London, Sept.15 (ANI): The cost of keeping tigers alive in the wild is about 80 million dollars per year, say conservationists, but only about 50 million dollars per year is being pledged.
According to the BBC, the figures come from a new assessment that suggests targeting efforts in 42 selected breeding sites.
Building tiger populations in these sites would enable other areas to be re-populated later, the researchers report in the journal PLoS Biology.
About 3,500 tigers remain in the wild, and only about 1,000 breeding females.
Although conservation programs are operating in some countries, notably India, the tiger has virtually disappeared from vast tracts of Asia where it used to live.
Once found from Turkey to the eastern coast of Russia, it is now concentrated in pockets of South and East Asia, though even here it is extinct in some countries such as Pakistan and down to fewer than 50 individuals in others, including Cambodia, China, Laos and Vietnam.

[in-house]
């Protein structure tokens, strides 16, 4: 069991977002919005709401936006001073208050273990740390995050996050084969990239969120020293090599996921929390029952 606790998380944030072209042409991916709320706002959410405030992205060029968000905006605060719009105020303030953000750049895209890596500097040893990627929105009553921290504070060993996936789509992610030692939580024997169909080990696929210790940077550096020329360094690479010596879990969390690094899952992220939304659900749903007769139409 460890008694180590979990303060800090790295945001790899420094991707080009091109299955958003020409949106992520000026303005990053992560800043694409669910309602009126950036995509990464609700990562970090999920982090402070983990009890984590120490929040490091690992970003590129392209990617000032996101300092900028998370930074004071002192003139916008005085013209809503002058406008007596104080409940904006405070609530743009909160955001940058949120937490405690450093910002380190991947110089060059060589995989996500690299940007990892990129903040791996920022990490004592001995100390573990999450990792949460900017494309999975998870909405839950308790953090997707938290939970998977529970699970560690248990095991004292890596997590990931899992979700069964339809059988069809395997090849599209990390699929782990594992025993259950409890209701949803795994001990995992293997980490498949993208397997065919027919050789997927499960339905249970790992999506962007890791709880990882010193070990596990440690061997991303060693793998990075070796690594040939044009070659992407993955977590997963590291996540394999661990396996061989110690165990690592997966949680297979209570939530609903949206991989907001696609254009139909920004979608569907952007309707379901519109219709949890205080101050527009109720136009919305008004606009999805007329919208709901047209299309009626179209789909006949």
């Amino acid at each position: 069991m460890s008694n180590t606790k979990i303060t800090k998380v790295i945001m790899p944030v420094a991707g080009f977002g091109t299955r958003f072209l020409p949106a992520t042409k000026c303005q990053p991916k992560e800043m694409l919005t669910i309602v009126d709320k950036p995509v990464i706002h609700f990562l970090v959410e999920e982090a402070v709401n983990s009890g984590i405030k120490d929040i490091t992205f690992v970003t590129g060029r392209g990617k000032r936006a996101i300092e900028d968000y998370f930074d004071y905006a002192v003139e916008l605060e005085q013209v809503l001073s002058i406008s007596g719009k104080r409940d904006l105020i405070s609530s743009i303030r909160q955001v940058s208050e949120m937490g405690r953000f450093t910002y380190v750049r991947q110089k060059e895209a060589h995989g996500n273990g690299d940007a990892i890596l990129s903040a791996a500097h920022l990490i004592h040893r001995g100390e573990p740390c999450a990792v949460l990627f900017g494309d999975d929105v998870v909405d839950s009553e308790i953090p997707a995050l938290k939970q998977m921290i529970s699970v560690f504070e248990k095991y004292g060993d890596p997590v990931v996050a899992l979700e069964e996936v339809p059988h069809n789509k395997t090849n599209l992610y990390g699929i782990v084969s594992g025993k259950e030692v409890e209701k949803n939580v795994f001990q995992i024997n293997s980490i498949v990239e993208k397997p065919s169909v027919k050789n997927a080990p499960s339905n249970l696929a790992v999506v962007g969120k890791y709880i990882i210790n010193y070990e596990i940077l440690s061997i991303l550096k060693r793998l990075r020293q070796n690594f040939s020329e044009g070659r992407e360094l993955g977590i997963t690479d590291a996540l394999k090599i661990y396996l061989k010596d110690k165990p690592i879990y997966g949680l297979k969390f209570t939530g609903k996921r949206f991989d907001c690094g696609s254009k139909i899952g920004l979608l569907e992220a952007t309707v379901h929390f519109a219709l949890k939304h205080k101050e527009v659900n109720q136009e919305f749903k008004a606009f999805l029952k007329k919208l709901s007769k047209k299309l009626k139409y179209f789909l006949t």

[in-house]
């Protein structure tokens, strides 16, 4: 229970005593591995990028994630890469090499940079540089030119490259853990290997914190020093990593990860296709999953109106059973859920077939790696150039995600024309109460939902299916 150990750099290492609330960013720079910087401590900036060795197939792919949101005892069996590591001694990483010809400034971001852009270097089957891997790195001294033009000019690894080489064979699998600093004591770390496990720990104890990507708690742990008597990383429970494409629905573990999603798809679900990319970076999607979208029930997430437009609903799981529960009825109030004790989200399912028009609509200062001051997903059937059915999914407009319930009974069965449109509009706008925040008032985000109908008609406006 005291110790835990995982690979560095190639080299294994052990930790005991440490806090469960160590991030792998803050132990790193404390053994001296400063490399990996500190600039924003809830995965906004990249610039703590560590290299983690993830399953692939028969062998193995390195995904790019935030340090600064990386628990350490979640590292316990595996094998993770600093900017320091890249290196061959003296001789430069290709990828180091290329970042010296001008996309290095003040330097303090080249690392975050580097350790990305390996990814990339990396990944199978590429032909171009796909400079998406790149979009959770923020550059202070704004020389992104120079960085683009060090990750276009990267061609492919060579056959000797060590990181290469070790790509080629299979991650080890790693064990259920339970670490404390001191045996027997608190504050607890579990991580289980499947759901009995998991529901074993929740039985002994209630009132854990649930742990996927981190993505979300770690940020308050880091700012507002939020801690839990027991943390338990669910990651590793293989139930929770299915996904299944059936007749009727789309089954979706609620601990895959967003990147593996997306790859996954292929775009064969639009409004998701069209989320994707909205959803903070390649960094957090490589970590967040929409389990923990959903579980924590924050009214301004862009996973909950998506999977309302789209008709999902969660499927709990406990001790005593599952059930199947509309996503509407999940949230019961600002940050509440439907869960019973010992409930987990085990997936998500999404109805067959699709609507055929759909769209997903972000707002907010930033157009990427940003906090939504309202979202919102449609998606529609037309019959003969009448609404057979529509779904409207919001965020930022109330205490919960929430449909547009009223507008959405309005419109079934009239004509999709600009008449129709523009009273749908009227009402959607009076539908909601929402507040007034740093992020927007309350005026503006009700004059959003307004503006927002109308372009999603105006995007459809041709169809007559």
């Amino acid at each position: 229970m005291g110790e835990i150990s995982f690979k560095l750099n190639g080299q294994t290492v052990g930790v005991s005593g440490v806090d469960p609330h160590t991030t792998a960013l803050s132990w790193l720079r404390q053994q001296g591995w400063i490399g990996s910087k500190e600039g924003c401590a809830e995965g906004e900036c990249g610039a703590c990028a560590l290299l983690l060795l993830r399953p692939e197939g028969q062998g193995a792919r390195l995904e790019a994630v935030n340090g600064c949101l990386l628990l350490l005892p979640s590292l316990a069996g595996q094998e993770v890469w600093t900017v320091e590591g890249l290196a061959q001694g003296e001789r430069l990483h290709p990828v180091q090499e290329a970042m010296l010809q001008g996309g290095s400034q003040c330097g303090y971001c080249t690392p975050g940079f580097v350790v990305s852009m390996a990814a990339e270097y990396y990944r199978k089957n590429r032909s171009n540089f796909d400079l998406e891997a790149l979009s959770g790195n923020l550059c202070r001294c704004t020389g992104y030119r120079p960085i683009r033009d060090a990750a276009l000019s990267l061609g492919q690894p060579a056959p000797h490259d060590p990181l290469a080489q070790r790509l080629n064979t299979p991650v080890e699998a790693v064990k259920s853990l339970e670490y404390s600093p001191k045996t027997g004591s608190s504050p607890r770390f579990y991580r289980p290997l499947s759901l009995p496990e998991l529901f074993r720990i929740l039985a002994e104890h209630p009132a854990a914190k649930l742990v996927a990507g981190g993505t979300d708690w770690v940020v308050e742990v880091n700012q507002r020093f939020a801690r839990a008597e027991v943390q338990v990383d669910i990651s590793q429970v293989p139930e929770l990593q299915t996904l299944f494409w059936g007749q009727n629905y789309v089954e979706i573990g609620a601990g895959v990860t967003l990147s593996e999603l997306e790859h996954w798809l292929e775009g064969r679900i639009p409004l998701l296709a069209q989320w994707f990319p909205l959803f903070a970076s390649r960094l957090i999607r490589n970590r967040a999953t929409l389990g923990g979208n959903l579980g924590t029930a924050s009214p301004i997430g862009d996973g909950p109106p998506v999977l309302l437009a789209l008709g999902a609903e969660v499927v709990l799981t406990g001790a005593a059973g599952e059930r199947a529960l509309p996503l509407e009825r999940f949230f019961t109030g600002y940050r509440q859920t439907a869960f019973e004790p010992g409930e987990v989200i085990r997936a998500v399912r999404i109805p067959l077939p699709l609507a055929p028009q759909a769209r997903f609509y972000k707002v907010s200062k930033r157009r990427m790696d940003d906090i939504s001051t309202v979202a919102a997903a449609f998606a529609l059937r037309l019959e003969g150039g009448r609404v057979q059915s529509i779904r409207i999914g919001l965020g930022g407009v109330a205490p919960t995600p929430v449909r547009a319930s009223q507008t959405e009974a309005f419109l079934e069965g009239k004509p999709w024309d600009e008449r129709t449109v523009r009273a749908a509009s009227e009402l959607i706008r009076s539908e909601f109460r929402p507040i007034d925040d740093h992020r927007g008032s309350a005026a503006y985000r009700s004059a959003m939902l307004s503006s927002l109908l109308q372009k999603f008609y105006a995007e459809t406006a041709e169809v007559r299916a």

The animals are found in only about seven percent of their historical range.
But the new study suggests conservation would benefit from concentrating efforts into still smaller areas - specifically, into 42 "source sites" that make up only about six percent of the tiger's current range, or about 0.5 percent of the area it used to span.
"The long-term goal is to conserve an Asia-wide network of large landscapes where tigers can flourish," said Nigel Leader-Williams of Cambridge University, one of the scientists involved in this study.
"The immediate priority, however, must be to ensure that the few breeding populations still in existence can be protected and monitored. Without this, all other efforts are bound to fail," he adds. (ANI)